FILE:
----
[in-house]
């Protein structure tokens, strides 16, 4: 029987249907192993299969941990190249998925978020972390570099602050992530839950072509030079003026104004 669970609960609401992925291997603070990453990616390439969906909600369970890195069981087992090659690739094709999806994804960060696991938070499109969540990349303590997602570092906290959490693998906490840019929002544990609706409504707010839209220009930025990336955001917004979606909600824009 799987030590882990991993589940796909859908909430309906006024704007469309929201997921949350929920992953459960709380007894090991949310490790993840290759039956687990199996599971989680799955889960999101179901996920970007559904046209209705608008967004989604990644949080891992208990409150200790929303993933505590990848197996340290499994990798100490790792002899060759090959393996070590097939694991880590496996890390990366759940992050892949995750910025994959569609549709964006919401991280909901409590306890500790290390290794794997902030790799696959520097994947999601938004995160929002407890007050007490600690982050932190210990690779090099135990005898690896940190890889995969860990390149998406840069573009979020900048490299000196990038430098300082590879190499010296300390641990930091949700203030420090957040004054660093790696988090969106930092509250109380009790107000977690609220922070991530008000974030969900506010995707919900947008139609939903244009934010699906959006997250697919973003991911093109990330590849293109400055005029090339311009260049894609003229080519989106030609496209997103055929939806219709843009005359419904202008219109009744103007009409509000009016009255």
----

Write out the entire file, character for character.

[in-house]
């Protein structure tokens, strides 16, 4: 029987249907192993299969941990190249998925978020972390570099602050992530839950072509030079003026104004 669970609960609401992925291997603070990453990616390439969906909600369970890195069981087992090659690739094709999806994804960060696991938070499109969540990349303590997602570092906290959490693998906490840019929002544990609706409504707010839209220009930025990336955001917004979606909600824009 799987030590882990991993589940796909859908909430309906006024704007469309929201997921949350929920992953459960709380007894090991949310490790993840290759039956687990199996599971989680799955889960999101179901996920970007559904046209209705608008967004989604990644949080891992208990409150200790929303993933505590990848197996340290499994990798100490790792002899060759090959393996070590097939694991880590496996890390990366759940992050892949995750910025994959569609549709964006919401991280909901409590306890500790290390290794794997902030790799696959520097994947999601938004995160929002407890007050007490600690982050932190210990690779090099135990005898690896940190890889995969860990390149998406840069573009979020900048490299000196990038430098300082590879190499010296300390641990930091949700203030420090957040004054660093790696988090969106930092509250109380009790107000977690609220922070991530008000974030969900506010995707919900947008139609939903244009934010699906959006997250697919973003991911093109990330590849293109400055005029090339311009260049894609003229080519989106030609496209997103055929939806219709843009005359419904202008219109009744103007009409509000009016009255």